TELL ME: Has spring arrived where you live? How do you define spring’s arrival?

© Copyright 2022 Audrey Kletscher Helbling

 

Squiggles in the sky February 3, 2022

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Squiggles in the morning sky. (Minnesota Prairie Roots copyrighted photo January 2022)

SEVERAL WEEKS AGO, on a brutally cold Minnesota winter morning when tires on roadways sound like boots crunching glass, when breathing in outdoor air almost hurts, when brilliant sunshine deceives, I noticed a strange sight in the sky. An endless skinny squiggle.

Alarmed, I wondered at the contrail resembling the attempts of a preschooler free-styling the letter “S.” Was this thin white line revealing an out-of-control aircraft about to crash? It’s interesting where the mind wanders when knowledge lacks. I will be the first to admit I don’t understand much about airplanes. I still don’t understand the physics of flight, not that I’ve even tried to educate myself. It simply does not interest me.

An edited version of the original photo to better show the squiggles. (Minnesota Prairie Roots copyrighted photo January 2022)

With questions racing through my mind, I grabbed my camera to document the scene through my front picture window. Yes, utility wires and dirty glass distracted, but I held no desire to step into the frigid cold to take photos.

Upon discussing the skinny squiggles with Randy many hours later, he suggested the cold, stillness and other “just right” atmospheric weather conditions caused those skinny contrail squiggles. Right? Wrong? What do you think (or know)? I’m listening.

© Copyright 2022 Audrey Kletscher Helbling

 

New date for Valley Grove’s Donut Hole Roast January 6, 2022

The gated entry to Valley Grove, rural Nerstrand. (Minnesota Prairie Roots copyrighted file photo)

HERE WE GO AGAIN. Due to extreme cold temps, the first-ever Bonfire & Donut Hole Roast at an historic Minnesota country church grounds has been rescheduled for the second time.

The event at Valley Grove churches is, as of today (Thursday), slated for 2 – 4 pm Saturday, January 8. Weather forecasters predict a temp of around 30 degrees, much warmer than our recent weather. Saturday will also be warmer than the predicted three degrees on Sunday, the first rescheduled date.

If you attend the Saturday gathering in the parking lot of this rural Nerstrand hilltop setting, dress warm. Even 30 degrees can feel cold if the slightest wind blows and you’re not dressed properly. That includes wearing warm winter boots. Organizers also encourage guests to bring blankets, chairs and hot beverages. If you have snowshoes and want to walk the prairie, bring that footwear.

Whether you attend the bonfire and roast or not, I encourage you to visit the Valley Grove website to learn more about these Norwegian churches on the National Register of Historic Places. Valley Grove rates as one of my favorite area rural destinations. It’s a peaceful, quiet and beautiful place with a strong sense of history and heritage.

On bitterly cold January days like today I respect the hardiness of those early Norwegian settlers who endured much to make a new home in America, in rural Rice County. This morning when I shoveled snow from my driveway and sidewalk, I three times returned to the house to warm myself. Even wearing long johns under jeans, a heavy parka over my clothes, boots, a hat, mittens and a scarf wrapped around my neck and face, my fingers and toes began to numb. That’s a warning sign that, if ignored, could lead to frostbite.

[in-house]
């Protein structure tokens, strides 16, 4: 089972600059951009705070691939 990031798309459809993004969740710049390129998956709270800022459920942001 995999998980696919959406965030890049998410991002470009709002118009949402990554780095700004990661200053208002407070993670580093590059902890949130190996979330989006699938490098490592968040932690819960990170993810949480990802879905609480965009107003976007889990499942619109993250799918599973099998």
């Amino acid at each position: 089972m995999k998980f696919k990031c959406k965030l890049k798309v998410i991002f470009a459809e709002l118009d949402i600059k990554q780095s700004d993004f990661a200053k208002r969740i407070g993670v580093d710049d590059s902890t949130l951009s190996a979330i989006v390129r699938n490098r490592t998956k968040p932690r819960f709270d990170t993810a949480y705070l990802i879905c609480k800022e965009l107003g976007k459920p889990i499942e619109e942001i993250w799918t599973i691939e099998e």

So here I am, inside my cozy office, fleece throw tossed across my lap, thankful for the warmth of the overworked furnace. Thankful to have finished that shoveling in, according to the local radio station, a wind chill temp of -31 degrees. No wonder I felt cold.

When the Bonfire & Donut Hole Roast happens on Saturday, the temp will feel some 60 degrees warmer.

© Copyright 2022 Audrey Kletscher Helbling

 

So, yeah, it’s cold here in Minnesota January 2, 2022

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Frost on the window pane against the backdrop screen. (Minnesota Prairie Roots edited & copyrighted photo January 2022)

I CONSIDERED THIS QUESTION: How can I convey just how cold the weather in Minnesota right now via a photo, without stepping outside?

Ah, not so difficult after all.

I headed upstairs to photograph frost layering a bedroom window. Our second level is undeniably cold with only one air duct opening to two bedrooms. Factor in that the duct runs along an exterior wall and the heat which actually reaches the upper story is minimal. That does not provide for a warm and inviting space for guests. But such is the reality of this old house.

This afternoon I found the warmest spot to be in the kitchen—standing next to a heat vent under the south window, bright sunlight streaming into the room. The sunshine can almost fool me in to thinking it’s nice outside.

I thought momentarily about stepping outdoors, but opted not to do so given the current outdoor temp of four degrees. As cold as that may sound to some of you, consider Ada in the northwestern part of Minnesota. That small town broke a January 2 record from 1892, recording a low today of -39 degrees. I have friends who live near that Norman County community. On New Year’s Eve, my friend texted that the air temp was -17 degrees and falling with wind chills in the -40 to -50 degrees range. Now that’s cold. Their family was hunkering indoors and playing board games.

Our entire state has been in either wind chill warnings or advisories. Exposed flesh can freeze within 10 minutes in temps as cold as we’ve experienced in the past several days.